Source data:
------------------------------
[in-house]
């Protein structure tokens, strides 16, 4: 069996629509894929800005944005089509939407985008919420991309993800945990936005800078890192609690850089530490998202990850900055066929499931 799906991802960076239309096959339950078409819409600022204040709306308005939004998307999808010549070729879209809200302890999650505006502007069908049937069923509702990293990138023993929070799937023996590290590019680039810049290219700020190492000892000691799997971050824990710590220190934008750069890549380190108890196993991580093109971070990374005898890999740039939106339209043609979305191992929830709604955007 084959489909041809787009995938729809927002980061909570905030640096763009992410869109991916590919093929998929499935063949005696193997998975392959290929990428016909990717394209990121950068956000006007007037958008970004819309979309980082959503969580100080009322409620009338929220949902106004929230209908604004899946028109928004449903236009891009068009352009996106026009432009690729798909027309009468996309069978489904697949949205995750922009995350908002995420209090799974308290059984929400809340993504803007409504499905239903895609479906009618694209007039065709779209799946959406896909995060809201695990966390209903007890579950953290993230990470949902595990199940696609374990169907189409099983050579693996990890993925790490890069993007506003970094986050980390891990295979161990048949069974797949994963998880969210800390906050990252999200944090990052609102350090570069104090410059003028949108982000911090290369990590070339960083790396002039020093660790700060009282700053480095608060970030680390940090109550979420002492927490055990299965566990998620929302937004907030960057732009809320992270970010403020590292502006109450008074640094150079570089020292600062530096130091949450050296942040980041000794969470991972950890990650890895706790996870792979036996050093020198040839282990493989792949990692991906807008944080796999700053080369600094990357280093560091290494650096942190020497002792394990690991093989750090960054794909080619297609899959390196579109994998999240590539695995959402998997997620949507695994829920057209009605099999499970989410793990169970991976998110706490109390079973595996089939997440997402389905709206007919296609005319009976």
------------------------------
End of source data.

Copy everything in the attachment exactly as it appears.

[in-house]
């Protein structure tokens, strides 16, 4: 069996629509894929800005944005089509939407985008919420991309993800945990936005800078890192609690850089530490998202990850900055066929499931 799906991802960076239309096959339950078409819409600022204040709306308005939004998307999808010549070729879209809200302890999650505006502007069908049937069923509702990293990138023993929070799937023996590290590019680039810049290219700020190492000892000691799997971050824990710590220190934008750069890549380190108890196993991580093109971070990374005898890999740039939106339209043609979305191992929830709604955007 084959489909041809787009995938729809927002980061909570905030640096763009992410869109991916590919093929998929499935063949005696193997998975392959290929990428016909990717394209990121950068956000006007007037958008970004819309979309980082959503969580100080009322409620009338929220949902106004929230209908604004899946028109928004449903236009891009068009352009996106026009432009690729798909027309009468996309069978489904697949949205995750922009995350908002995420209090799974308290059984929400809340993504803007409504499905239903895609479906009618694209007039065709779209799946959406896909995060809201695990966390209903007890579950953290993230990470949902595990199940696609374990169907189409099983050579693996990890993925790490890069993007506003970094986050980390891990295979161990048949069974797949994963998880969210800390906050990252999200944090990052609102350090570069104090410059003028949108982000911090290369990590070339960083790396002039020093660790700060009282700053480095608060970030680390940090109550979420002492927490055990299965566990998620929302937004907030960057732009809320992270970010403020590292502006109450008074640094150079570089020292600062530096130091949450050296942040980041000794969470991972950890990650890895706790996870792979036996050093020198040839282990493989792949990692991906807008944080796999700053080369600094990357280093560091290494650096942190020497002792394990690991093989750090960054794909080619297609899959390196579109994998999240590539695995959402998997997620949507695994829920057209009605099999499970989410793990169970991976998110706490109390079973595996089939997440997402389905709206007919296609005319009976």